Mervyn Dennis. Picture: African News Agency (ANA)
Durban - A pensioner cried tears of joy this week when he heard that the trial of the man who had allegedly defrauded him would finally proceed.

Moganberry Govender, 70, from Isipingo, was one of hundreds of investors who lost their money to a Ponzi scheme allegedly run by Mervyn Dennis and his sister MaryAnne Peter more than 15 years ago.

Dennis and Peter appeared in the Pinetown Magistrate’s Court yesterday, charged with 2500 counts of fraud in an alleged Ponzi scheme. The pair convinced pensioners to invest their money with promises of good returns on the stock exchange.

Magistrate Simphiwe Hlophe yesterday ruled that the court would no longer accept delays in the case, which has been on the court roll for nine years.

Hlophe granted an application by the defence to have the case adjourned to get certain documents on condition that the trial proceeds on May 20.

He was, however, not happy with the adjournments, saying the complainants had waited 15 years for justice.

Dennis and Peter changed legal representatives several times over the years, being given time to look at the documents each time their representation changed. Yesterday they were represented by attorney Riana Naidoo.

“It’s on record that advocate (Paul) Jorgensen, who came on board last year, had received a docket and the transcripts, and indicated that he was ready for the trial date to be set. The case dates back from March 24, 2010, and today it has been on the court roll for nine years. The persons to be blamed for the delay are the defence,” said Hlophe.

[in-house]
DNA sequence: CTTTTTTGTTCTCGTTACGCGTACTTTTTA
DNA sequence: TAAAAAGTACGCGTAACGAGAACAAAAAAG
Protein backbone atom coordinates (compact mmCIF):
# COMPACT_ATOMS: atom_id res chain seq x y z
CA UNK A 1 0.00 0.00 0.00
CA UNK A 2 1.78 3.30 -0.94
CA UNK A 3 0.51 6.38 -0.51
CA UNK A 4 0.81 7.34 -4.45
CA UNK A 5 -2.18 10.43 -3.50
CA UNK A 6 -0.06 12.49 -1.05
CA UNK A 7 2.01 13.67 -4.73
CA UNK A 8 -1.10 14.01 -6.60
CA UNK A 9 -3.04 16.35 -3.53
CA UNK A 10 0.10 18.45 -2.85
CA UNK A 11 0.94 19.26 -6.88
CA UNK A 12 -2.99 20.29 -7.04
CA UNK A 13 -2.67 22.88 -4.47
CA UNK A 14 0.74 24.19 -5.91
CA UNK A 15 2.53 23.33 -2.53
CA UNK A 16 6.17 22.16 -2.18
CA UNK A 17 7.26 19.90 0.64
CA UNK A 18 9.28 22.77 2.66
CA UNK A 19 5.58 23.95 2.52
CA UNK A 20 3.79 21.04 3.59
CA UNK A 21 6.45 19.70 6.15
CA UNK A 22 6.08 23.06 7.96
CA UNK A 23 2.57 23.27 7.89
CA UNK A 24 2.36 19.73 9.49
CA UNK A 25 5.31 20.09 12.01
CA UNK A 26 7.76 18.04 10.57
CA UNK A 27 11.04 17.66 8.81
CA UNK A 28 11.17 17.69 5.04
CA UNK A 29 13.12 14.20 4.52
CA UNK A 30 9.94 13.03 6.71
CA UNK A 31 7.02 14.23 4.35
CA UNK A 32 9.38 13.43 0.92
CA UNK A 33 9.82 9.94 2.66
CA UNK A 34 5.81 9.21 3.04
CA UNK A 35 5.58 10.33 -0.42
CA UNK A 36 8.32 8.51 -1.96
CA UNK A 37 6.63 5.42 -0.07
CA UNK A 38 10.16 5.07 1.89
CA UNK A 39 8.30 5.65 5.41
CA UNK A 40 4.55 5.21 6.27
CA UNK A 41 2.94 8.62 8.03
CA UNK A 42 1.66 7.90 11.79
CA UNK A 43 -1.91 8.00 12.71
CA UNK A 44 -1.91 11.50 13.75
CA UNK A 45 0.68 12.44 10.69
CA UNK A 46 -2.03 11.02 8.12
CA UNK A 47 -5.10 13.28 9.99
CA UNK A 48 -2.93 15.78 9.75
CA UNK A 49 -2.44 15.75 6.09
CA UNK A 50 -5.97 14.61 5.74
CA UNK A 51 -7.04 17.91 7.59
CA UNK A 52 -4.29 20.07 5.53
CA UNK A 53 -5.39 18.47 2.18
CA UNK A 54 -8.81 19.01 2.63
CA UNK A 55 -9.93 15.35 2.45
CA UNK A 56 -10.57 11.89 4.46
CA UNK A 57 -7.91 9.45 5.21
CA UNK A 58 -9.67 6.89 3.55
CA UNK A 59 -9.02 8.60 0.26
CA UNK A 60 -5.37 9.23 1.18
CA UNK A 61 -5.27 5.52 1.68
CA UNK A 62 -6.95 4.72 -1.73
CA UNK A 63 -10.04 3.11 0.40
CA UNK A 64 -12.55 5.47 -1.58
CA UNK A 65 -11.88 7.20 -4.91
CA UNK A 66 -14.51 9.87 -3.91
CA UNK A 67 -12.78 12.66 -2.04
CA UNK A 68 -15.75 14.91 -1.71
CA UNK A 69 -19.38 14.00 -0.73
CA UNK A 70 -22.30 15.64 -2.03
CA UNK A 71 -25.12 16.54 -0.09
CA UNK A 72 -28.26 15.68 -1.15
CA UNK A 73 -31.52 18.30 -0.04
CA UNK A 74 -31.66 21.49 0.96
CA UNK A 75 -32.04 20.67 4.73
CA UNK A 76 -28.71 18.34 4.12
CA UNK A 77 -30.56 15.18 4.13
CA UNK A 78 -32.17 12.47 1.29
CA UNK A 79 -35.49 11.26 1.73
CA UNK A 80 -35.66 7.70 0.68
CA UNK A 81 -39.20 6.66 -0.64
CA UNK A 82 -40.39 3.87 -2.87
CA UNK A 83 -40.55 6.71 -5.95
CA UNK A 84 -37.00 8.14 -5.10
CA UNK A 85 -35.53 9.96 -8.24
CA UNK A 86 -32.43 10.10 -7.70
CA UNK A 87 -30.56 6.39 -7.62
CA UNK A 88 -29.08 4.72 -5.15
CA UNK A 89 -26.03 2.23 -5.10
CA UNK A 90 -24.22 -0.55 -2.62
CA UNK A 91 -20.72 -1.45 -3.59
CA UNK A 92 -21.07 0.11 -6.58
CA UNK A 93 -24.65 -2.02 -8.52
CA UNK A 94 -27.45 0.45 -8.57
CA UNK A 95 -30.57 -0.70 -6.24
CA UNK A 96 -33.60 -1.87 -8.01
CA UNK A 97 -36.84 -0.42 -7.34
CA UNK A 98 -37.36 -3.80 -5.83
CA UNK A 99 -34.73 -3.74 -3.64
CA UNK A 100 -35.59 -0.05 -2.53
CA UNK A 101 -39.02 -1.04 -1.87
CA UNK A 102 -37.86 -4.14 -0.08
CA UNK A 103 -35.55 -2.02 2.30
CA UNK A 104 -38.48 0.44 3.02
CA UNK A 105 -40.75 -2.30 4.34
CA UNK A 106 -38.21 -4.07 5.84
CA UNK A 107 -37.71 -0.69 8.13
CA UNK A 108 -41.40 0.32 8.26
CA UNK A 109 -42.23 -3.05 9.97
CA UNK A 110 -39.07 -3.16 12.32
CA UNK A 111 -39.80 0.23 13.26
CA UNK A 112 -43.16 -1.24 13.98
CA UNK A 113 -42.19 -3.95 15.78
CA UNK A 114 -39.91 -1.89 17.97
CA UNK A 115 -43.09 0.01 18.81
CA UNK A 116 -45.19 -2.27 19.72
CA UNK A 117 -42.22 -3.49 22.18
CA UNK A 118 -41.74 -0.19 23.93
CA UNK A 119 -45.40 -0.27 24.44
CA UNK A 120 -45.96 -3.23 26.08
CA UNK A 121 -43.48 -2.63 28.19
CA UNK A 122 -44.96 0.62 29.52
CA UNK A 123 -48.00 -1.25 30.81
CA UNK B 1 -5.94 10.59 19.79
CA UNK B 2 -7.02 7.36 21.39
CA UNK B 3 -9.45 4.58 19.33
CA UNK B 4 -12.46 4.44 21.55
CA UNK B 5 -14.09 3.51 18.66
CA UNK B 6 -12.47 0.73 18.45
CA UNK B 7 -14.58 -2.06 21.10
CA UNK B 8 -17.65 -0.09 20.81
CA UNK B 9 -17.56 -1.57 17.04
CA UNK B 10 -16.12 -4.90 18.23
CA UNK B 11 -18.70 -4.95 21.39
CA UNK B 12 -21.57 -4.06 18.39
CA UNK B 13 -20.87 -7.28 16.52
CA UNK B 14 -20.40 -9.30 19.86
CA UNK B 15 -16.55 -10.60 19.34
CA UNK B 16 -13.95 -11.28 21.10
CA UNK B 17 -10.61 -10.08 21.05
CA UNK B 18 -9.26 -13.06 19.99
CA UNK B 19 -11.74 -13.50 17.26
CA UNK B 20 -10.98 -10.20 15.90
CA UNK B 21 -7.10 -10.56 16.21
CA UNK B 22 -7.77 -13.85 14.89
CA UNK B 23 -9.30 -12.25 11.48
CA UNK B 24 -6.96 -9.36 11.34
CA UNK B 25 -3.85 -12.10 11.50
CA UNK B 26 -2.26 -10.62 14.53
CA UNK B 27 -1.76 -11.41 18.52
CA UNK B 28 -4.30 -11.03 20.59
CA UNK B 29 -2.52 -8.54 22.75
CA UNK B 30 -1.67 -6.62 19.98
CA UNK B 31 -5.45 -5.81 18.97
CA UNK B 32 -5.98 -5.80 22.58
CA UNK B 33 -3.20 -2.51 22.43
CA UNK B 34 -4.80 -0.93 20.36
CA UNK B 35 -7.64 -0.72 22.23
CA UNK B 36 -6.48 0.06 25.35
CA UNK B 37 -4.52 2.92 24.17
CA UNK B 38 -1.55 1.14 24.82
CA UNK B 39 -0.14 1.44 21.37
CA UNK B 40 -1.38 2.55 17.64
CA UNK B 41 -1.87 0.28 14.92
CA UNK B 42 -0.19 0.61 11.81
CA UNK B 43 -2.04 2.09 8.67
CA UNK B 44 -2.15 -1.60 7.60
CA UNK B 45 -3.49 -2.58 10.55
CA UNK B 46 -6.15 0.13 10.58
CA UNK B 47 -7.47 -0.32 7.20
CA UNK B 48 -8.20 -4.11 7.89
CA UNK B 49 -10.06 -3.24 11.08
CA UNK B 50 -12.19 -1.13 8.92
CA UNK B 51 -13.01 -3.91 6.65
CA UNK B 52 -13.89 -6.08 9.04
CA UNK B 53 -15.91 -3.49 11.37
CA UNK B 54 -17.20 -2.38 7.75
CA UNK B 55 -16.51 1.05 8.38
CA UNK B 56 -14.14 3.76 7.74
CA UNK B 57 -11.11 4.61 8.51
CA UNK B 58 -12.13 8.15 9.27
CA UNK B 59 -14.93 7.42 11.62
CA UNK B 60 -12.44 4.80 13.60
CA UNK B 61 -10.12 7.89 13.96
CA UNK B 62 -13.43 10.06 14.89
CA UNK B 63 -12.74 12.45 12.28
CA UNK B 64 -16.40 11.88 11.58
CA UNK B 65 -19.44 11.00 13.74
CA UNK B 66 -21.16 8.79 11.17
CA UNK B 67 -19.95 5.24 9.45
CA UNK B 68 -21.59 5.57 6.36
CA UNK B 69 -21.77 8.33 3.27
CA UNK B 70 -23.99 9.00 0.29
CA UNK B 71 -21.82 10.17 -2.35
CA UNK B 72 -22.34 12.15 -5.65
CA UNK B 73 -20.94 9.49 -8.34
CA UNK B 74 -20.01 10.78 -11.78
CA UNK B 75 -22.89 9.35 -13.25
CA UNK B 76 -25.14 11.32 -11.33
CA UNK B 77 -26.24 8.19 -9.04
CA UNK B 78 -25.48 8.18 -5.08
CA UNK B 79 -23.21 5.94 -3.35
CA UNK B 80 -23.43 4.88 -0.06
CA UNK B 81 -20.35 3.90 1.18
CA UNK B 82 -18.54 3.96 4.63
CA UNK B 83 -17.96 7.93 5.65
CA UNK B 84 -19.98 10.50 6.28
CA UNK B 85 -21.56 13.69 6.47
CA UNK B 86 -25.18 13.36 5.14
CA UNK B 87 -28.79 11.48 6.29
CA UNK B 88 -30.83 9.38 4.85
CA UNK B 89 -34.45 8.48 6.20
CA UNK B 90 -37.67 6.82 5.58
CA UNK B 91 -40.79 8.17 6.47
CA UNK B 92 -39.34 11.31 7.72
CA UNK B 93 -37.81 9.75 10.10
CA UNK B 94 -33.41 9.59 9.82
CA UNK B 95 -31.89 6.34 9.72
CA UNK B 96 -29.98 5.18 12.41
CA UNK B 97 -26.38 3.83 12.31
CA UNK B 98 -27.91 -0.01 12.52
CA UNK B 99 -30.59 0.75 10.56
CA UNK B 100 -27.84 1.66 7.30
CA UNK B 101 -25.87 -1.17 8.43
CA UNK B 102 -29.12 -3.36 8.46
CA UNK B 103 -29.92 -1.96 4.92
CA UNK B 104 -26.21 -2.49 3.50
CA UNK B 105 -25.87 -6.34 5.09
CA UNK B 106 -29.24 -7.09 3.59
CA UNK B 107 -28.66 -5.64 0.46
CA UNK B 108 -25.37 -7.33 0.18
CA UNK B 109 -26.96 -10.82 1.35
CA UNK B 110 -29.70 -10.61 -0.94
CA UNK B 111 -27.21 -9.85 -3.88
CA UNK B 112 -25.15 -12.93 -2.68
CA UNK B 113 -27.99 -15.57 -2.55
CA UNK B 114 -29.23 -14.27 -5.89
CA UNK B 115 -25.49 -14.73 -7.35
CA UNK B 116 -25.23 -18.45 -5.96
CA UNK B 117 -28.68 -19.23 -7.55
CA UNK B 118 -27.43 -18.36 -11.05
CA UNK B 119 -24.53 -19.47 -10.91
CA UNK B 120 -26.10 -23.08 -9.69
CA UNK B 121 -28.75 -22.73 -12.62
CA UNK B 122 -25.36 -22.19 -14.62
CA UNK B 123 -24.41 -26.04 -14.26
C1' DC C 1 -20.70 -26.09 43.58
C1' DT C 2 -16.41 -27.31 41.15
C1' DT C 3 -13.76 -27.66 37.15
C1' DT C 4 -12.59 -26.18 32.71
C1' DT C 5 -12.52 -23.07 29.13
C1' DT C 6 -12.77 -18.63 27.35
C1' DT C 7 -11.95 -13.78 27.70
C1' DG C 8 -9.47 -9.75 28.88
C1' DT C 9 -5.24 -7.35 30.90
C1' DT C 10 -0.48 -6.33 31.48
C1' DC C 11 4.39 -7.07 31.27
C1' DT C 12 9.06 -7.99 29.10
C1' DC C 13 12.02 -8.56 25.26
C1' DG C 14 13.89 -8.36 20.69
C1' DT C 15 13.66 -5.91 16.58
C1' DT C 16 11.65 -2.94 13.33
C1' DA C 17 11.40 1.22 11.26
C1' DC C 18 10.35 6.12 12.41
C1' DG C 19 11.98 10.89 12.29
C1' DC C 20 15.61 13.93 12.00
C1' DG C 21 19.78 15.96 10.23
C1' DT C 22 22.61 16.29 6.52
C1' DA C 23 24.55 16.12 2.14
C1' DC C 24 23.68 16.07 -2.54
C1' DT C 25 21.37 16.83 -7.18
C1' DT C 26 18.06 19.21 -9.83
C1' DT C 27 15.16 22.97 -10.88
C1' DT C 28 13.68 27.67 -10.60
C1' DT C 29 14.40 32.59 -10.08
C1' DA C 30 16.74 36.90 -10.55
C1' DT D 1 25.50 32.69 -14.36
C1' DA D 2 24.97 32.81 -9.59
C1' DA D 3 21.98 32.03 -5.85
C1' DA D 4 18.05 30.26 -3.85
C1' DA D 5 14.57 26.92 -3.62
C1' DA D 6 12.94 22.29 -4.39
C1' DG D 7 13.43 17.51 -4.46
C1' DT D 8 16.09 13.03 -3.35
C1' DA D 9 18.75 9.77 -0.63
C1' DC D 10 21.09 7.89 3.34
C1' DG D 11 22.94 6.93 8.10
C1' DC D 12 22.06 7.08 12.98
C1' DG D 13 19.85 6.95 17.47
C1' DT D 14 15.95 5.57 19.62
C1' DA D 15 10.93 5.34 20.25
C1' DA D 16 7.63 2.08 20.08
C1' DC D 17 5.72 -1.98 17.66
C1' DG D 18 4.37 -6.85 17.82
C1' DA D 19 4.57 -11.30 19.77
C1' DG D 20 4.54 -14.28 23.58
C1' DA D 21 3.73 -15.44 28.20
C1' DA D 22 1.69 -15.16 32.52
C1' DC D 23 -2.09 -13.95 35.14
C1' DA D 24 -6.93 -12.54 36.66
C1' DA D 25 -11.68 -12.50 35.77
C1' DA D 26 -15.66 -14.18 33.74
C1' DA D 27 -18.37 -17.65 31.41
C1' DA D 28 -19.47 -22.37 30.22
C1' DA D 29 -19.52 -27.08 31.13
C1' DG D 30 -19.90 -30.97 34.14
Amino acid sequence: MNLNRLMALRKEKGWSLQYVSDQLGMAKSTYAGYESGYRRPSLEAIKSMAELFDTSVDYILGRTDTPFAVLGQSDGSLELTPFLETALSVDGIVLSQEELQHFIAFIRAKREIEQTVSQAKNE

“It’s a serious and complex case and, yes, the defence needs enough time to prepare, but nine years of delays is not necessary. Whether you have attorneys or not, we will proceed (on May 20),” Hlophe told Dennis and Peter.

Govender, the first person to open a fraud case against Dennis, is expected to be the first witness to testify in the trial. He said he was beginning to lose hope of ever getting justice until the trial date was set yesterday.

The former police officer took a package and invested R400000 of his R800000 pension payout through Dennis’s company, Global Investments, in 2003.

He remembers walking into Dennis’s offices at 320 West Street and being convinced that his money would grow.

“There were certificates all over and I was convinced it was a genuine company. I was planning a family holiday and was hoping that the returns would help me realise that. Little did I know that I was going to lose all my hard-earned money,” said Govender.

“I was diagnosed with prostate cancer in 2014 and it added to my stress. Luckily my daughter has been taking care of us. It makes me angry that this man is living a comfortable life. I thank God that I am going to testify about what happened. Some have died while waiting for justice,” he said.

In 2016, Dennis, of Malvern, told the Durban Regional Court during a trial-within-a-trial, where the defence challenged the validity of a search and seizure of documents from his offices, that crucial documents that would have proved his innocence, including the “handsome” payments investors had received in cash, went missing during the raid.

The State alleges that Dennis started Global Investments in 1998 and encouraged investors to invest, with a promise that he would invest their money and get them excellent returns. Instead, he allegedly used the R139 million taken from people to fund a lavish lifestyle. It is alleged that only about R5m was invested on the stock market, R61m was used to repay investors, and the rest was spent on gambling, jewellery and cars.

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